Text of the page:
M2 receptors exert analgesic action on DRG sensory neurons by negatively modulating VR1 activity

Federica De Angelis, Sara Marinelli, Bernard Fioretti, Luigi Catacuzzeno, Fabio Franciolini, Flaminia Pavone, Ada Maria Tata

Research output: Contribution to journalArticlepeer-review


The peripheral application of the M2 cholinergic agonist arecaidine on sensory nerve endings shows anti-nociceptive properties. In this work, we analyze in vitro, the mechanisms downstream M2 receptor activation causing the analgesic effects, and in vivo the effects produced by M2 agonist arecaidine administration on nociceptive responses in a murine model of nerve growth factor (NGF)-induced pain. Cultured DRG neurons treated with arecaidine showed a decreased level of VR1 and SP transcripts. Conversely, we found an increased expression of VR1 and SP transcripts in DRG from M2/M4-/- mice compared to WT and M1-/- mice, confirming the inhibitory effect in particular of M2 receptors on SP and VR1 expression. Patch-clamp experiments in the whole-cell configuration showed that arecaidine treatment caused a reduction of the fraction of capsaicin-responsive cells, without altering the mean capsaicin-activated current in responsive cells. We also demonstrated that arecaidine prevents PKCε{lunate} translocation to the plasma membrane after inflammatory agent stimulation, mainly in medium-small sensory neurons. Finally, in mice, we have observed that intraperitoneal injection of arecaidine reduces VR1 expression blocking hyperalgesia and allodynia caused by NGF intraplantar administration. In conclusion, our data demonstrate that in vivo M2 receptor activation induces desensitization to mechanical and heat stimuli by a down-regulation of VR1 expression and by the inhibition of PKCε{lunate} activity hindering its translocation to the plasma membrane, as suggested by in vitro experiments. J. Cell. Physiol. 229: 783-790, 2014.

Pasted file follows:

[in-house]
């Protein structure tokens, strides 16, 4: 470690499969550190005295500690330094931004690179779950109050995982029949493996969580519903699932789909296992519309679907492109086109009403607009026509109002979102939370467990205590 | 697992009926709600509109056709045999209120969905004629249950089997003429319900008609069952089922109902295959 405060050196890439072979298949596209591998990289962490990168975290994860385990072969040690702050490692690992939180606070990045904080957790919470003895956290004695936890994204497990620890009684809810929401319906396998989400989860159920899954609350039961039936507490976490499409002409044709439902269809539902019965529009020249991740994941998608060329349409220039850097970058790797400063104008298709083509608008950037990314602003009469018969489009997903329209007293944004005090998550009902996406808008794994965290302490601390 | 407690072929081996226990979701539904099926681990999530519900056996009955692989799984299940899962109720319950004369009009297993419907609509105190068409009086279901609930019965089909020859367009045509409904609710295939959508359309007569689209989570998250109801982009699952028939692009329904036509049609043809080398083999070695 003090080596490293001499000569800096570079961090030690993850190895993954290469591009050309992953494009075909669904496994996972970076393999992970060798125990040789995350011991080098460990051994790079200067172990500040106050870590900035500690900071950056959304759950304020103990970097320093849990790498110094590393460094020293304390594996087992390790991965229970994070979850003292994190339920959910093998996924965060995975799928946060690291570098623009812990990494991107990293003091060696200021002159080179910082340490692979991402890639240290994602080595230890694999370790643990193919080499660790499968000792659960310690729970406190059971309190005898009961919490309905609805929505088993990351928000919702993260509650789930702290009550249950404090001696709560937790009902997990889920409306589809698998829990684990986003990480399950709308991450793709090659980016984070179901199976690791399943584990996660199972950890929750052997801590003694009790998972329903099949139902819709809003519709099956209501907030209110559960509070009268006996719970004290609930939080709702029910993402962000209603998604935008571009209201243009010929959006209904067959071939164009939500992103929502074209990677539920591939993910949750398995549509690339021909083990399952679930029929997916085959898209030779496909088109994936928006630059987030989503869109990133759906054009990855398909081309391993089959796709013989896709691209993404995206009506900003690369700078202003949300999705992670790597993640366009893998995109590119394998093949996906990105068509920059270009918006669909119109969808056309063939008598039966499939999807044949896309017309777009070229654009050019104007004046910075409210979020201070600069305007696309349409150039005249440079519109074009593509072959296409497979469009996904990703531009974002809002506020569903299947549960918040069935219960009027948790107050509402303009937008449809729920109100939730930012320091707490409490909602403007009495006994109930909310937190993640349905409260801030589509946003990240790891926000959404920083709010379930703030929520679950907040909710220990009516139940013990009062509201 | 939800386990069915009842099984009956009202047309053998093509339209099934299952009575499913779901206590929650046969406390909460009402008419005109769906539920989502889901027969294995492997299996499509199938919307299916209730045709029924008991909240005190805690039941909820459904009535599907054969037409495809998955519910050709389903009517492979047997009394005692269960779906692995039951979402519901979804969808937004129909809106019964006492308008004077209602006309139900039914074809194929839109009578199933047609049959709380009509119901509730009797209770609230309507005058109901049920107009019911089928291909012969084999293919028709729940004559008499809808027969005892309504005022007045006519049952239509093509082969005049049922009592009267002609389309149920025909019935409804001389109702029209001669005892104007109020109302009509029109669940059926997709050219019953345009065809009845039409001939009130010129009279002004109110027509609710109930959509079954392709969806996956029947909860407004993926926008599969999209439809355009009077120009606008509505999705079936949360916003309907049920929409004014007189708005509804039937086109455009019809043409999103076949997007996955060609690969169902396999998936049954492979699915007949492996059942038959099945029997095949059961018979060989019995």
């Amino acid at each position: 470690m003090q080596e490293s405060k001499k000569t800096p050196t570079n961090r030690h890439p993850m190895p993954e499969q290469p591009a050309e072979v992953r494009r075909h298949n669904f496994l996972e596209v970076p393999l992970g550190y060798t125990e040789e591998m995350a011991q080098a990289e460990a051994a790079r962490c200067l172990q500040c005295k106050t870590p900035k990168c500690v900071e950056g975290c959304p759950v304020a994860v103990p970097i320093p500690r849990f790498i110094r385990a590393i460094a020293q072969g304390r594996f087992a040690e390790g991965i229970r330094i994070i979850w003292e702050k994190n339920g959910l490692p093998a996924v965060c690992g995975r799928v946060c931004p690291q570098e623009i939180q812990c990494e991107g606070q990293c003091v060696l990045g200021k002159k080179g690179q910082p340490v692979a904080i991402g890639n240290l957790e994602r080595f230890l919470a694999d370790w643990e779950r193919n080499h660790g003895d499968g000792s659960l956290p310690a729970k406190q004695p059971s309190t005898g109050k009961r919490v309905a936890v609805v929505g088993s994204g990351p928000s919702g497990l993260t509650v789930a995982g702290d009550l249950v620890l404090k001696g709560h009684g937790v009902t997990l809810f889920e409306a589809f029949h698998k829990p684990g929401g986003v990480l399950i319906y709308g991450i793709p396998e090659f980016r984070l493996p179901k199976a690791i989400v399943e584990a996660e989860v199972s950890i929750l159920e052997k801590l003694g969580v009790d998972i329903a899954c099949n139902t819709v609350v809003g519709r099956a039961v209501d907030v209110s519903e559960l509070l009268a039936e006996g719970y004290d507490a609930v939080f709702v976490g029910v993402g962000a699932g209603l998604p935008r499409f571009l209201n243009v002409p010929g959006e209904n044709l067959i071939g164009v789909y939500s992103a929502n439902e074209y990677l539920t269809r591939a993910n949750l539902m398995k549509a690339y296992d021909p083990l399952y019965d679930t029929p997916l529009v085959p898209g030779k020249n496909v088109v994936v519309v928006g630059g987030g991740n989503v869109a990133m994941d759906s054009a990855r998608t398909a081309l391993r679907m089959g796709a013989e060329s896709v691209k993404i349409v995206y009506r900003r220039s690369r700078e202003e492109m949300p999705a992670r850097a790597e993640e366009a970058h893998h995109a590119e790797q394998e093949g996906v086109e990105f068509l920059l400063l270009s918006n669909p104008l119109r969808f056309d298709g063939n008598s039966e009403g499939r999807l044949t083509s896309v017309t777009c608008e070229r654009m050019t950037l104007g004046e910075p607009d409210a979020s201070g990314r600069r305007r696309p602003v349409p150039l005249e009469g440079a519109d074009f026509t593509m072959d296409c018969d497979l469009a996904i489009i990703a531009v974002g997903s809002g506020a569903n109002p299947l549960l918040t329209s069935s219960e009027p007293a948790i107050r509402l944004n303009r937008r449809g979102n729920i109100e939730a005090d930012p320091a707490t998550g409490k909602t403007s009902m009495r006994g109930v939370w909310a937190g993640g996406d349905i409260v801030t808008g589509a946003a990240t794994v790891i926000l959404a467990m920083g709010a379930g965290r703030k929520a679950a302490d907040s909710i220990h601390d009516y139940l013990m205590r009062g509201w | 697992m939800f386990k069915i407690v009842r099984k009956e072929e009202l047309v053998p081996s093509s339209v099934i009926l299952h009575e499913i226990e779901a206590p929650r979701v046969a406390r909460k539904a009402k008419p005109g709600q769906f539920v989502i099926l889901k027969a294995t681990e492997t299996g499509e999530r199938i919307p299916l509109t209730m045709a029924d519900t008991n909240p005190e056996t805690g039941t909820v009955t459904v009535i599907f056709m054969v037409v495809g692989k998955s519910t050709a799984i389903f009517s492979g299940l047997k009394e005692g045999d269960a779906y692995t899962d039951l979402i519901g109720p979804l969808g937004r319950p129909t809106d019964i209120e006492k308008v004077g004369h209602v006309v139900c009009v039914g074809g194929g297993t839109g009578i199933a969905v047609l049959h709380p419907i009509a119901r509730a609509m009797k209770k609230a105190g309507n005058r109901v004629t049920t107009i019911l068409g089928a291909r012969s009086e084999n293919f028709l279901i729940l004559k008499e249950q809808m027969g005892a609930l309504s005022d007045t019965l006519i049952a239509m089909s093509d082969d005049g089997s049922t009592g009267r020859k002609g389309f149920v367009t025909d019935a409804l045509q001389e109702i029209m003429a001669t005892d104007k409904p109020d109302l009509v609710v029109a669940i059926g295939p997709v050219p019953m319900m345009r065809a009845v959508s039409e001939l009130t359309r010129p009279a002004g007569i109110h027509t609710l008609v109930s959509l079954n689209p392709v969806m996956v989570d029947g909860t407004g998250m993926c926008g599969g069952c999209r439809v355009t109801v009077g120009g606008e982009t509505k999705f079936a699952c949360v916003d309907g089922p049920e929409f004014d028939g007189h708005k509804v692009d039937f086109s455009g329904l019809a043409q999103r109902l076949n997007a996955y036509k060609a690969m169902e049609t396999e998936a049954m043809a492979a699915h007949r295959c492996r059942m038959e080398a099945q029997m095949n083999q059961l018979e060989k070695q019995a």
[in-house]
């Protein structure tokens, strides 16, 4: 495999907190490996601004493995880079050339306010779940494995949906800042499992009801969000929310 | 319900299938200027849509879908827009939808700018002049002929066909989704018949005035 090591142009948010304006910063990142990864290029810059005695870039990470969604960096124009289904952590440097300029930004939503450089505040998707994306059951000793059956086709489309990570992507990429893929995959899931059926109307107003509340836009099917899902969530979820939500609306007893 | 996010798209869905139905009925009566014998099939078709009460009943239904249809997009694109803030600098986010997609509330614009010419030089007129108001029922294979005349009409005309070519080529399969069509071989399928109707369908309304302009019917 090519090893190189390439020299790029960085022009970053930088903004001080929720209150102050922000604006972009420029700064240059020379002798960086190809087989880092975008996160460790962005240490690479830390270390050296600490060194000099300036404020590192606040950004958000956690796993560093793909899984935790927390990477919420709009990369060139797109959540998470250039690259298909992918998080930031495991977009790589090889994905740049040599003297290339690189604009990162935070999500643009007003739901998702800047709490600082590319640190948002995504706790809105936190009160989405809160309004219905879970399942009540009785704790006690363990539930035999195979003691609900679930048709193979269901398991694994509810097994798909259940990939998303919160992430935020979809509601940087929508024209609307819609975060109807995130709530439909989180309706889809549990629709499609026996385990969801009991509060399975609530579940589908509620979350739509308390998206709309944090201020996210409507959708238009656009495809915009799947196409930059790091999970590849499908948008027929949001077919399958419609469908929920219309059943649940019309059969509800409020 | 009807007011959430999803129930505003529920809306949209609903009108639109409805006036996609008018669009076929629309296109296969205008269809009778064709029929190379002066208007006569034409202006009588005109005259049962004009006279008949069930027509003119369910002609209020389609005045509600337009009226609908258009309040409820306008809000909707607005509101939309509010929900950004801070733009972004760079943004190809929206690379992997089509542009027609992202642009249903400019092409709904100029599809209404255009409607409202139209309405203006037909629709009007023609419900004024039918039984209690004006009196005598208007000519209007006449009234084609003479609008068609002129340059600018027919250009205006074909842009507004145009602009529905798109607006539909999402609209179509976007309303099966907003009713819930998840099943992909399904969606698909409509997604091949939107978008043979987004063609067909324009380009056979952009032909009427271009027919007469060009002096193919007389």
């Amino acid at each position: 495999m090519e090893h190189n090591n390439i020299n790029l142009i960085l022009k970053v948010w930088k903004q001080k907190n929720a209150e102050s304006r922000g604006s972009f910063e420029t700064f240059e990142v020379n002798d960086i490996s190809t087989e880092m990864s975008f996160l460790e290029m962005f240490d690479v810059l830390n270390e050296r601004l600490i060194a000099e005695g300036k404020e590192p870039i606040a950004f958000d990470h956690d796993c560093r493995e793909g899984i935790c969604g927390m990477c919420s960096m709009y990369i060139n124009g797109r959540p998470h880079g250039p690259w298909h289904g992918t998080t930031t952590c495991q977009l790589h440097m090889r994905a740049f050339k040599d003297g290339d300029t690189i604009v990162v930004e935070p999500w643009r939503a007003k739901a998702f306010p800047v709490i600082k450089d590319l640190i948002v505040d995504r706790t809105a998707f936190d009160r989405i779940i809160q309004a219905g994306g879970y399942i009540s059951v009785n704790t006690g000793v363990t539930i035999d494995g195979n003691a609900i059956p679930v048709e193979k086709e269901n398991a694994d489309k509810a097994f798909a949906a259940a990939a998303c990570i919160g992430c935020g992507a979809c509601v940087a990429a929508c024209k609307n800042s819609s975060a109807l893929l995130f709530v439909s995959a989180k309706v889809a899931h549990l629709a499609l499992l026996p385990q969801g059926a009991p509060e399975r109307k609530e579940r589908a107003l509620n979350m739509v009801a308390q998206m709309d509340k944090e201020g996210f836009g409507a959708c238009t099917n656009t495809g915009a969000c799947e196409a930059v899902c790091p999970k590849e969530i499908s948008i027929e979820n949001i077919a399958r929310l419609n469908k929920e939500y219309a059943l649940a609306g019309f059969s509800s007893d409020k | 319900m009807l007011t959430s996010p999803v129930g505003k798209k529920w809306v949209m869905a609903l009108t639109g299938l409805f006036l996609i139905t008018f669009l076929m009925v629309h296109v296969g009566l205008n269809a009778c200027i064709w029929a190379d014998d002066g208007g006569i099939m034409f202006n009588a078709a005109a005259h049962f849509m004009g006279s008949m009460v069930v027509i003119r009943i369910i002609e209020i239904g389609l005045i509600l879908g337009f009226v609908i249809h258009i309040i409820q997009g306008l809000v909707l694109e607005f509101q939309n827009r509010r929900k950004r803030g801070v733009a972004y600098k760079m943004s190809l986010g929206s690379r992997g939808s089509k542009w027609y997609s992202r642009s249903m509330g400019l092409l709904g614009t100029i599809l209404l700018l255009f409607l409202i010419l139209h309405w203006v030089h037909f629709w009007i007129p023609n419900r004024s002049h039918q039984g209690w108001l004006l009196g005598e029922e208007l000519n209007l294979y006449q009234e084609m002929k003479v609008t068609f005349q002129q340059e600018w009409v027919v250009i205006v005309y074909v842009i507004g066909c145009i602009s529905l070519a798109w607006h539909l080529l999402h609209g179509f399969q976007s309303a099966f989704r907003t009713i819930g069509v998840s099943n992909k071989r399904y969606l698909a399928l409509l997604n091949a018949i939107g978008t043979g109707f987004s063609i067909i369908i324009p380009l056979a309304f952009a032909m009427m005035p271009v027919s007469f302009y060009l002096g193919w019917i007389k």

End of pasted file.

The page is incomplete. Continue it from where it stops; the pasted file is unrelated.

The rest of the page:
Original languageEnglish
Pages (from-to)783-790
Number of pages8
JournalJournal of Cellular Physiology
Issue number6
Publication statusPublished - 2014

ASJC Scopus subject areas

  • Clinical Biochemistry
  • Cell Biology
  • Physiology


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